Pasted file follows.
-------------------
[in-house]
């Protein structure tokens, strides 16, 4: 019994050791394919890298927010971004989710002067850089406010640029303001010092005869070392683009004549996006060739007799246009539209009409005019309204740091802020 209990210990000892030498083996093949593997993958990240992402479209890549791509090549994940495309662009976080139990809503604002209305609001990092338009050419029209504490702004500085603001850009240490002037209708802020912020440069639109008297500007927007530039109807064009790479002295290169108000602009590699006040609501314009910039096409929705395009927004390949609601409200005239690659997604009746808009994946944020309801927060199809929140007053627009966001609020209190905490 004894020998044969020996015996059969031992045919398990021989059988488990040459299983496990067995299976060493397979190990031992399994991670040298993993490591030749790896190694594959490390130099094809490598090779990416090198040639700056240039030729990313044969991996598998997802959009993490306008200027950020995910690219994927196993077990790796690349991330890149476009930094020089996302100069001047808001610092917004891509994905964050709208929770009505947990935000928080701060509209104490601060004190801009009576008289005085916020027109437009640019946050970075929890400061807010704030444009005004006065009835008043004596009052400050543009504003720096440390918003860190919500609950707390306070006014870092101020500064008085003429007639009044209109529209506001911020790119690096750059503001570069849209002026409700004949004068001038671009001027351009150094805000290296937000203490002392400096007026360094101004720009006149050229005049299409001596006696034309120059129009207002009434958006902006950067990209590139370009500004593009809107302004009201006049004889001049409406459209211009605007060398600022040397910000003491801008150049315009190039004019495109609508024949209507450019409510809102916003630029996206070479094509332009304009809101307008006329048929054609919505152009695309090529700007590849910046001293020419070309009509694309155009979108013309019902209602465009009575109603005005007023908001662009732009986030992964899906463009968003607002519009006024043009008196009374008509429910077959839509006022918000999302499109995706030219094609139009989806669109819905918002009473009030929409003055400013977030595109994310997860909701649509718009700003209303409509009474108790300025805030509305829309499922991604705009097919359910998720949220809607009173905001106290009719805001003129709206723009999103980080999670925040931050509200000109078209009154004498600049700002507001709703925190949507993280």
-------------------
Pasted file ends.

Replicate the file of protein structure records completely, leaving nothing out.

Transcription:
[in-house]
């Protein structure tokens, strides 16, 4: 019994050791394919890298927010971004989710002067850089406010640029303001010092005869070392683009004549996006060739007799246009539209009409005019309204740091802020 209990210990000892030498083996093949593997993958990240992402479209890549791509090549994940495309662009976080139990809503604002209305609001990092338009050419029209504490702004500085603001850009240490002037209708802020912020440069639109008297500007927007530039109807064009790479002295290169108000602009590699006040609501314009910039096409929705395009927004390949609601409200005239690659997604009746808009994946944020309801927060199809929140007053627009966001609020209190905490 004894020998044969020996015996059969031992045919398990021989059988488990040459299983496990067995299976060493397979190990031992399994991670040298993993490591030749790896190694594959490390130099094809490598090779990416090198040639700056240039030729990313044969991996598998997802959009993490306008200027950020995910690219994927196993077990790796690349991330890149476009930094020089996302100069001047808001610092917004891509994905964050709208929770009505947990935000928080701060509209104490601060004190801009009576008289005085916020027109437009640019946050970075929890400061807010704030444009005004006065009835008043004596009052400050543009504003720096440390918003860190919500609950707390306070006014870092101020500064008085003429007639009044209109529209506001911020790119690096750059503001570069849209002026409700004949004068001038671009001027351009150094805000290296937000203490002392400096007026360094101004720009006149050229005049299409001596006696034309120059129009207002009434958006902006950067990209590139370009500004593009809107302004009201006049004889001049409406459209211009605007060398600022040397910000003491801008150049315009190039004019495109609508024949209507450019409510809102916003630029996206070479094509332009304009809101307008006329048929054609919505152009695309090529700007590849910046001293020419070309009509694309155009979108013309019902209602465009009575109603005005007023908001662009732009986030992964899906463009968003607002519009006024043009008196009374008509429910077959839509006022918000999302499109995706030219094609139009989806669109819905918002009473009030929409003055400013977030595109994310997860909701649509718009700003209303409509009474108790300025805030509305829309499922991604705009097919359910998720949220809607009173905001106290009719805001003129709206723009999103980080999670925040931050509200000109078209009154004498600049700002507001709703925190949507993280």